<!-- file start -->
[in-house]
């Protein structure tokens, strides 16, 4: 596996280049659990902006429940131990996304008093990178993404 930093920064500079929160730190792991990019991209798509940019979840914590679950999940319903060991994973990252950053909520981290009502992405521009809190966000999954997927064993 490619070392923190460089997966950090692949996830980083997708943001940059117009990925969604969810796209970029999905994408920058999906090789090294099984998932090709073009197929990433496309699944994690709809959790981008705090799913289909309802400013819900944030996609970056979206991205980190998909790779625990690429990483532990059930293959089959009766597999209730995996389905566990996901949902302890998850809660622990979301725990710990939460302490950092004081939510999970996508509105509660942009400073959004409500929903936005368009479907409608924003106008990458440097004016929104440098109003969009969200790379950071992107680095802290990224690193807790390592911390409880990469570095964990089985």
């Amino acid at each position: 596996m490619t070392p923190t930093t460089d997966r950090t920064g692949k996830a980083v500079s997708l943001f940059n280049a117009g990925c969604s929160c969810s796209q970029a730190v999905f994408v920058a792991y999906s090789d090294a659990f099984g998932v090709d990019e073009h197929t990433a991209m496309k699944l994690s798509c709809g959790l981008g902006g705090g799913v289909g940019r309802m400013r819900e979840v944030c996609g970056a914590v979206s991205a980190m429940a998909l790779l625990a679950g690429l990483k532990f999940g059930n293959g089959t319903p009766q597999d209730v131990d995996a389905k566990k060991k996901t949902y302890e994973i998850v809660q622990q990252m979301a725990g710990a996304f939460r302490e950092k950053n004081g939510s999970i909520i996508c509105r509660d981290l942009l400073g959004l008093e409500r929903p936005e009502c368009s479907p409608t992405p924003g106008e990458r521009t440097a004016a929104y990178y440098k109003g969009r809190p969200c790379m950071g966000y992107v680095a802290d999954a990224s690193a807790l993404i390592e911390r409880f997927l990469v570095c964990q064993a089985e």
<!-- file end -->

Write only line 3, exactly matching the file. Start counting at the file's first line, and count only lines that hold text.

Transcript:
């Amino acid at each position: 596996m490619t070392p923190t930093t460089d997966r950090t920064g692949k996830a980083v500079s997708l943001f940059n280049a117009g990925c969604s929160c969810s796209q970029a730190v999905f994408v920058a792991y999906s090789d090294a659990f099984g998932v090709d990019e073009h197929t990433a991209m496309k699944l994690s798509c709809g959790l981008g902006g705090g799913v289909g940019r309802m400013r819900e979840v944030c996609g970056a914590v979206s991205a980190m429940a998909l790779l625990a679950g690429l990483k532990f999940g059930n293959g089959t319903p009766q597999d209730v131990d995996a389905k566990k060991k996901t949902y302890e994973i998850v809660q622990q990252m979301a725990g710990a996304f939460r302490e950092k950053n004081g939510s999970i909520i996508c509105r509660d981290l942009l400073g959004l008093e409500r929903p936005e009502c368009s479907p409608t992405p924003g106008e990458r521009t440097a004016a929104y990178y440098k109003g969009r809190p969200c790379m950071g966000y992107v680095a802290d999954a990224s690193a807790l993404i390592e911390r409880f997927l990469v570095c964990q064993a089985e």